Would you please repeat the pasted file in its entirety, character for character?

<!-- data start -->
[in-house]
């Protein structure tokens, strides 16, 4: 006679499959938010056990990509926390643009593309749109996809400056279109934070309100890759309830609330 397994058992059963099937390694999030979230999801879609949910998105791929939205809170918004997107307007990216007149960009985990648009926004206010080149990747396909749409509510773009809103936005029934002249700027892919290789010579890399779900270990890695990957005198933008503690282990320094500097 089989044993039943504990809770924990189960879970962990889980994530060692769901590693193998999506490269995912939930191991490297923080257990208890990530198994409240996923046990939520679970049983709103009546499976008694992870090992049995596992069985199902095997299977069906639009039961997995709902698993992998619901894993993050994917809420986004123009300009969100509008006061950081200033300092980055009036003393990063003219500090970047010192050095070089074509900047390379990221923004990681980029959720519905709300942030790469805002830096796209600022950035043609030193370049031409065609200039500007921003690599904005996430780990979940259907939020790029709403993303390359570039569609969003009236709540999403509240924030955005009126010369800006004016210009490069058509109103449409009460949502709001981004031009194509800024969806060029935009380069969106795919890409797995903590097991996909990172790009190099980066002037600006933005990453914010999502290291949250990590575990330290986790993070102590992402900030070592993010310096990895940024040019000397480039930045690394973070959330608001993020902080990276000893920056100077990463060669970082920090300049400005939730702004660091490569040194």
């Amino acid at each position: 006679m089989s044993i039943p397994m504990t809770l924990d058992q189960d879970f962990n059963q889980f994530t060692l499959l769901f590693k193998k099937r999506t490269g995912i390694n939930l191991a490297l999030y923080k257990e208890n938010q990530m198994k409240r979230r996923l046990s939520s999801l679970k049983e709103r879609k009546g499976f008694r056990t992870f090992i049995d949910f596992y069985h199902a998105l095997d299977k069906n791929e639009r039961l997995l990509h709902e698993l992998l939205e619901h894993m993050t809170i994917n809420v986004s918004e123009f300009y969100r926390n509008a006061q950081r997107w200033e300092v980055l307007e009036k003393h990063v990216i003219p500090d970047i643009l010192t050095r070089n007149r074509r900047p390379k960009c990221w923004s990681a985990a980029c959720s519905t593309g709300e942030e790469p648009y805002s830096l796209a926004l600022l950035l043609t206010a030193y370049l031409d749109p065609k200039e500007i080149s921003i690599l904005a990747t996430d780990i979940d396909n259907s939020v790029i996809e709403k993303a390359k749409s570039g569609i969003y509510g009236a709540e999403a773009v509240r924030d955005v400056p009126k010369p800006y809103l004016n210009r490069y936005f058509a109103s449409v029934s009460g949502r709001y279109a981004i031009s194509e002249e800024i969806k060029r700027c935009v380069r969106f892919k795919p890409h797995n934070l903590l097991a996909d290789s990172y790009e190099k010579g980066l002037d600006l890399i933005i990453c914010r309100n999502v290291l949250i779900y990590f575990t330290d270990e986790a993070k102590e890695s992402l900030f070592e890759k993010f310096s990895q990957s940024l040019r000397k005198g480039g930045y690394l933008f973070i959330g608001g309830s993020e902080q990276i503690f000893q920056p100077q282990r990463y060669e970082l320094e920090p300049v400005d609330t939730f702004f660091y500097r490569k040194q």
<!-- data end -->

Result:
[in-house]
């Protein structure tokens, strides 16, 4: 006679499959938010056990990509926390643009593309749109996809400056279109934070309100890759309830609330 397994058992059963099937390694999030979230999801879609949910998105791929939205809170918004997107307007990216007149960009985990648009926004206010080149990747396909749409509510773009809103936005029934002249700027892919290789010579890399779900270990890695990957005198933008503690282990320094500097 089989044993039943504990809770924990189960879970962990889980994530060692769901590693193998999506490269995912939930191991490297923080257990208890990530198994409240996923046990939520679970049983709103009546499976008694992870090992049995596992069985199902095997299977069906639009039961997995709902698993992998619901894993993050994917809420986004123009300009969100509008006061950081200033300092980055009036003393990063003219500090970047010192050095070089074509900047390379990221923004990681980029959720519905709300942030790469805002830096796209600022950035043609030193370049031409065609200039500007921003690599904005996430780990979940259907939020790029709403993303390359570039569609969003009236709540999403509240924030955005009126010369800006004016210009490069058509109103449409009460949502709001981004031009194509800024969806060029935009380069969106795919890409797995903590097991996909990172790009190099980066002037600006933005990453914010999502290291949250990590575990330290986790993070102590992402900030070592993010310096990895940024040019000397480039930045690394973070959330608001993020902080990276000893920056100077990463060669970082920090300049400005939730702004660091490569040194």
């Amino acid at each position: 006679m089989s044993i039943p397994m504990t809770l924990d058992q189960d879970f962990n059963q889980f994530t060692l499959l769901f590693k193998k099937r999506t490269g995912i390694n939930l191991a490297l999030y923080k257990e208890n938010q990530m198994k409240r979230r996923l046990s939520s999801l679970k049983e709103r879609k009546g499976f008694r056990t992870f090992i049995d949910f596992y069985h199902a998105l095997d299977k069906n791929e639009r039961l997995l990509h709902e698993l992998l939205e619901h894993m993050t809170i994917n809420v986004s918004e123009f300009y969100r926390n509008a006061q950081r997107w200033e300092v980055l307007e009036k003393h990063v990216i003219p500090d970047i643009l010192t050095r070089n007149r074509r900047p390379k960009c990221w923004s990681a985990a980029c959720s519905t593309g709300e942030e790469p648009y805002s830096l796209a926004l600022l950035l043609t206010a030193y370049l031409d749109p065609k200039e500007i080149s921003i690599l904005a990747t996430d780990i979940d396909n259907s939020v790029i996809e709403k993303a390359k749409s570039g569609i969003y509510g009236a709540e999403a773009v509240r924030d955005v400056p009126k010369p800006y809103l004016n210009r490069y936005f058509a109103s449409v029934s009460g949502r709001y279109a981004i031009s194509e002249e800024i969806k060029r700027c935009v380069r969106f892919k795919p890409h797995n934070l903590l097991a996909d290789s990172y790009e190099k010579g980066l002037d600006l890399i933005i990453c914010r309100n999502v290291l949250i779900y990590f575990t330290d270990e986790a993070k102590e890695s992402l900030f070592e890759k993010f310096s990895q990957s940024l040019r000397k005198g480039g930045y690394l933008f973070i959330g608001g309830s993020e902080q990276i503690f000893q920056p100077q282990r990463y060669e970082l320094e920090p300049v400005d609330t939730f702004f660091y500097r490569k040194q």